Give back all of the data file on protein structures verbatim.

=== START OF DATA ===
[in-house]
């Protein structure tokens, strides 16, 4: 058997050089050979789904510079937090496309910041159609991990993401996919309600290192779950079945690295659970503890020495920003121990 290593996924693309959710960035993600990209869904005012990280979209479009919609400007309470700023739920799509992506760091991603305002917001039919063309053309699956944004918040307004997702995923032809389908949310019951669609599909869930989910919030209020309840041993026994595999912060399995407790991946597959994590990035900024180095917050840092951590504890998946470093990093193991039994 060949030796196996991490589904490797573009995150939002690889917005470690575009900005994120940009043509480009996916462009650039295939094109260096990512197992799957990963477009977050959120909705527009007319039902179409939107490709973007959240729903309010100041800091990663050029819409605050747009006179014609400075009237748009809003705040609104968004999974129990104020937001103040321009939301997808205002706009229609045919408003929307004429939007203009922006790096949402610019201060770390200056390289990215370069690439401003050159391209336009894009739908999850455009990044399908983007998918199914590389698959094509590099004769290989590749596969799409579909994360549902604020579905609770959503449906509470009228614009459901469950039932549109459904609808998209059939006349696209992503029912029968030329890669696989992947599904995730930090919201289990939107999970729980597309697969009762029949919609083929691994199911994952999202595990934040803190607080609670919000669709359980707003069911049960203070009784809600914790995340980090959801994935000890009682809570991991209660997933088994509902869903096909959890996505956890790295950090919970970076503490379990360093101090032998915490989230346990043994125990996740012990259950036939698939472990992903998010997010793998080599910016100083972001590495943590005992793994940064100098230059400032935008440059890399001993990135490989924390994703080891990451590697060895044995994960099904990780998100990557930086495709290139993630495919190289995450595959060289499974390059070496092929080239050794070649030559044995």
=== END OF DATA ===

[in-house]
């Protein structure tokens, strides 16, 4: 058997050089050979789904510079937090496309910041159609991990993401996919309600290192779950079945690295659970503890020495920003121990 290593996924693309959710960035993600990209869904005012990280979209479009919609400007309470700023739920799509992506760091991603305002917001039919063309053309699956944004918040307004997702995923032809389908949310019951669609599909869930989910919030209020309840041993026994595999912060399995407790991946597959994590990035900024180095917050840092951590504890998946470093990093193991039994 060949030796196996991490589904490797573009995150939002690889917005470690575009900005994120940009043509480009996916462009650039295939094109260096990512197992799957990963477009977050959120909705527009007319039902179409939107490709973007959240729903309010100041800091990663050029819409605050747009006179014609400075009237748009809003705040609104968004999974129990104020937001103040321009939301997808205002706009229609045919408003929307004429939007203009922006790096949402610019201060770390200056390289990215370069690439401003050159391209336009894009739908999850455009990044399908983007998918199914590389698959094509590099004769290989590749596969799409579909994360549902604020579905609770959503449906509470009228614009459901469950039932549109459904609808998209059939006349696209992503029912029968030329890669696989992947599904995730930090919201289990939107999970729980597309697969009762029949919609083929691994199911994952999202595990934040803190607080609670919000669709359980707003069911049960203070009784809600914790995340980090959801994935000890009682809570991991209660997933088994509902869903096909959890996505956890790295950090919970970076503490379990360093101090032998915490989230346990043994125990996740012990259950036939698939472990992903998010997010793998080599910016100083972001590495943590005992793994940064100098230059400032935008440059890399001993990135490989924390994703080891990451590697060895044995994960099904990780998100990557930086495709290139993630495919190289995450595959060289499974390059070496092929080239050794070649030559044995």